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March 11, 2015 | 0 Comments

Passenger Profile: Henry

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Thousands of area residents depend on Metro transit every day to get to work, to school and other important destinations. Today’s “Passenger Profile”  features Henry. We’d like to hear your transit story too. Email  mrhibbard@metrostlouis.org and we may share your story in a future blog.

PassengerProfileHenry1

Henry started using Metro six years ago, and what began as a necessity has now become a choice.

“It’s convenient and reliable,” Henry said, “especially in the winter.”

Henry starts his day by taking the #16 City Limits or walking (if it’s nice outside) to the Skinker MetroLink Station. He rides the train to our 8th & Pine MetroLink Station. From there, it’s only a few blocks from where he works. Henry said his commute usually lasts about 30 minutes.

“I know driving has certain advantages, but the time Metro allows me to listen to music, read and photograph is valuable to me,” he said.

In addition to being a convenient option, Henry said using the train and bus is cost-effective. It also caters to all types of personalities.

“I can easily become an introvert or have the option of talking to someone,” he said.

PassengerProfileHenry2With about six years of riding public transportation under his belt, Henry has his fair share of stories to tell. For example, he remembers a passenger on the #90 Hampton that measured the success of his life by the size of his belt buckle. The #70 Grand, Henry said, always is a diverse crowd, and he remembers a special MetroBus operator on the #14 Botanical Garden.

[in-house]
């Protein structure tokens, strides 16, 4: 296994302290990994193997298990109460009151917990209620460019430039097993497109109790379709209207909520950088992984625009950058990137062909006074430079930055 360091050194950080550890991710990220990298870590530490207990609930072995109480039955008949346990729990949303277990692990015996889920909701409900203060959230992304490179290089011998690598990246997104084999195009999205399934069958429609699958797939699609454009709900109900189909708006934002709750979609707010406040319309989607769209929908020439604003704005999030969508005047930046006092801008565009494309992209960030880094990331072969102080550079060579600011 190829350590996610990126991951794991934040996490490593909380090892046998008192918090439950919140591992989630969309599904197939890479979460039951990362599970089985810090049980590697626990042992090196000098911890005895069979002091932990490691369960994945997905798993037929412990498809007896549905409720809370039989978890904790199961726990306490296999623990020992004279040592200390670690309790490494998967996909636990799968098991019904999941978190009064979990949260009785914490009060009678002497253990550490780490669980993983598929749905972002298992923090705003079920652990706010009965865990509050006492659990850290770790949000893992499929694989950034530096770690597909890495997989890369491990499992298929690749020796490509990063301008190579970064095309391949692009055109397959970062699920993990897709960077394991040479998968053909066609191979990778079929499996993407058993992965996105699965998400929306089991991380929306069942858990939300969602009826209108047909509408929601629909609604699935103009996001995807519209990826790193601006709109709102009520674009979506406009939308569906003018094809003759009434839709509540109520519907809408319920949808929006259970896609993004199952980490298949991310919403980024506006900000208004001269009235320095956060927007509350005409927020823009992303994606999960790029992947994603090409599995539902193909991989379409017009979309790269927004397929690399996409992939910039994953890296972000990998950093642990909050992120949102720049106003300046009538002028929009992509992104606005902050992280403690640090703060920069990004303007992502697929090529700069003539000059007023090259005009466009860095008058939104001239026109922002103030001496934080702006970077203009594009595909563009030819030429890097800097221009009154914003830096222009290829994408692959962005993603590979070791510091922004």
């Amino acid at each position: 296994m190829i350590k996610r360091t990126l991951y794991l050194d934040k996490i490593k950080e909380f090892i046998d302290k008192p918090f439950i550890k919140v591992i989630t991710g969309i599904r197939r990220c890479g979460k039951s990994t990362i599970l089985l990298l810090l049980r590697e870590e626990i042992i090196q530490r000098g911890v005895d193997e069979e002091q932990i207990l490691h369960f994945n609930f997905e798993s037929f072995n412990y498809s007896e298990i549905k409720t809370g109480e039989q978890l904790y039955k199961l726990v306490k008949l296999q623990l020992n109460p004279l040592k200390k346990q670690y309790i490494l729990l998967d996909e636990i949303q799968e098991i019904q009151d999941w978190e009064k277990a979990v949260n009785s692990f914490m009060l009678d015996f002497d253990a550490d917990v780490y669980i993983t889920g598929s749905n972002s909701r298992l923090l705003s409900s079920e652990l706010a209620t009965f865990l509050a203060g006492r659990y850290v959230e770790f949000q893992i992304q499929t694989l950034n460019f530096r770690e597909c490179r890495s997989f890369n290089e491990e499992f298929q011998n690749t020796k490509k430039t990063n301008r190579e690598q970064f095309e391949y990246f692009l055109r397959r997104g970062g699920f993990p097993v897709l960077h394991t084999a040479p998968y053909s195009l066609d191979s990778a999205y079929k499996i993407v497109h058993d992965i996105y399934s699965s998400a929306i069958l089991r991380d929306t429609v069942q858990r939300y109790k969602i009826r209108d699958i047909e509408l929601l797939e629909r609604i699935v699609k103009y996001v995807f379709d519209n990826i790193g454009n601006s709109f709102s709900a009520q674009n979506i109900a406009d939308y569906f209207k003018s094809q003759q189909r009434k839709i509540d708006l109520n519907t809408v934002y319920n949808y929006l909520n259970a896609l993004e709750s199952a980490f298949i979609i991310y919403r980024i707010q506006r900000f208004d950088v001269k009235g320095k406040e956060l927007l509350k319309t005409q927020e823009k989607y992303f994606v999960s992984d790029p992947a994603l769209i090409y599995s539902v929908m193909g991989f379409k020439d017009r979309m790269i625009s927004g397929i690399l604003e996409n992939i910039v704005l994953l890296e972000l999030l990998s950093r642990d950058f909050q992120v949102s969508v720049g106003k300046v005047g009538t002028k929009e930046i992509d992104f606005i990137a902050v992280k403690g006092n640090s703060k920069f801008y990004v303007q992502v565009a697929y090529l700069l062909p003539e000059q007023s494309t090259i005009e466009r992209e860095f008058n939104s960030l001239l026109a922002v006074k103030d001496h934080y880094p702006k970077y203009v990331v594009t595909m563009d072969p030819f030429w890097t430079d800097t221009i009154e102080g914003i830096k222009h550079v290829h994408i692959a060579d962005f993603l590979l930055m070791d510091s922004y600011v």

“There was a blind gentleman who’d get on the #14 bus before me, and he’d get off before me on his way to the bank,” Henry said. “The bus driver would put the bus in park, walk the gentleman across the street, return to the bus and continue on his way. That bus driver went above the call of duty.”

While Henry now has other transportation options, he still understands the importance of a good public transportation system and its role in the community.

“Like me, Metro is a lifeline for many people,” he said. “It’s a way to work, school and, most importantly, to those we love.”

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